I’ve always been a fan of super heroes. I guess that’s why I became a teacher; I aspired to make a difference in the lives of others. This past weekend, I took my wife, Lorrain Croy, to see The Avengers. Wow! The movie was great, and I couldn’t help thinking about the similarities between the path of assembling The Avengers, and implementing challenge based learning.
As much as I want to be an Iron Man, a Thor, or The Hulk, I’ve come to realize my job is more akin to that of the character Agent Coulson, the unassuming SHIELD Agent who appeared in each of The Avengers’ individual prequels, and whose job it was to assemble this team of extraordinary heroes. (Agent Coulson, pictured to right with eye-patched Nick Fury/Samuel L. Jackson in the background.) His gift? He had the vision of what could be if only they could be assembled together.
My students are the heroes. I’m like Agent Coulson, the mild-mannered assembler.
The Avengers and students involved in Challenge Based Learning both need:
1) An Authentic Challenge: The Avengers could train all day if necessary. Captain America could go through punching bags like Will Ferrel goes through Doritios. (Sorry Will.) Nothing great happens without an authentic challenge. Students can tell when something is made-up. They know if what they do really matters or not. Challenge Based Learning (CBL) is about students working to make a difference. What they do needs to be meaningful. Challenge your students and teach them how to challenge themselves.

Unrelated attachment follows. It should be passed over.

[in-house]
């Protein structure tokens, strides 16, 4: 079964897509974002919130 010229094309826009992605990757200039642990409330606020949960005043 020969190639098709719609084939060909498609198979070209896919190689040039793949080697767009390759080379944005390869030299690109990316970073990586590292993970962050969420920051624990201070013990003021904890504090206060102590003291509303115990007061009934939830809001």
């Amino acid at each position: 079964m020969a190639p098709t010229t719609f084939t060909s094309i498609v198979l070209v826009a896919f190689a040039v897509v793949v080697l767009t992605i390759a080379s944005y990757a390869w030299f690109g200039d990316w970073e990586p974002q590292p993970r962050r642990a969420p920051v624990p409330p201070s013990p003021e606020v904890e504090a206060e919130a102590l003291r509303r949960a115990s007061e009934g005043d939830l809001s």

2) A Genuine Audience: The Avengers were a mess before they had people that really needed their help. They needed a genuine mission. The same is true of our students. In short, they need an audience. A real one. No one gets excited about a worksheet or a paper that is shared between student, teacher, and maybe the fridge. Students need to impact real people with their work. Build that in, and encourage them to respond to real people. This is also where we need the implementation of social networking. Get the students’ work in the eyes of the world. It’s possible. It’s easy. It matters.